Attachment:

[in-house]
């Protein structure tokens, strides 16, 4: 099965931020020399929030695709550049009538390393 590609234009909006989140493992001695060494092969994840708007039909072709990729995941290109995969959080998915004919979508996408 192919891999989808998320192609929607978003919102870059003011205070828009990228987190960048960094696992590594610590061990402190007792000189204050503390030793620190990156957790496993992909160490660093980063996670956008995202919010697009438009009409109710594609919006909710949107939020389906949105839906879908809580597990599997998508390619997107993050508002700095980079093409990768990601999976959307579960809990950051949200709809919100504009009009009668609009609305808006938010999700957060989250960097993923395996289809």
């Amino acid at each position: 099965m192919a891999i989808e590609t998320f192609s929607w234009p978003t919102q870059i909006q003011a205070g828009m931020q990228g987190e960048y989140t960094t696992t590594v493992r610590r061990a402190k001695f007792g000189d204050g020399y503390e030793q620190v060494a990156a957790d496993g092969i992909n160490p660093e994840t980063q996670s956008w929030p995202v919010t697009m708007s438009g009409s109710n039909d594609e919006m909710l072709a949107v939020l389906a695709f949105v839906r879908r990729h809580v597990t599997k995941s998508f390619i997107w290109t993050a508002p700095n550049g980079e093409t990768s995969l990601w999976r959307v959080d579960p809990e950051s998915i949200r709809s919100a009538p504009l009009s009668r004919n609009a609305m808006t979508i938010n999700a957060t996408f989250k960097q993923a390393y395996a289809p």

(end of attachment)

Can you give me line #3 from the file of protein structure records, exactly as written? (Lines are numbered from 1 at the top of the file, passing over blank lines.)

């Amino acid at each position: 099965m192919a891999i989808e590609t998320f192609s929607w234009p978003t919102q870059i909006q003011a205070g828009m931020q990228g987190e960048y989140t960094t696992t590594v493992r610590r061990a402190k001695f007792g000189d204050g020399y503390e030793q620190v060494a990156a957790d496993g092969i992909n160490p660093e994840t980063q996670s956008w929030p995202v919010t697009m708007s438009g009409s109710n039909d594609e919006m909710l072709a949107v939020l389906a695709f949105v839906r879908r990729h809580v597990t599997k995941s998508f390619i997107w290109t993050a508002p700095n550049g980079e093409t990768s995969l990601w999976r959307v959080d579960p809990e950051s998915i949200r709809s919100a009538p504009l009009s009668r004919n609009a609305m808006t979508i938010n999700a957060t996408f989250k960097q993923a390393y395996a289809p």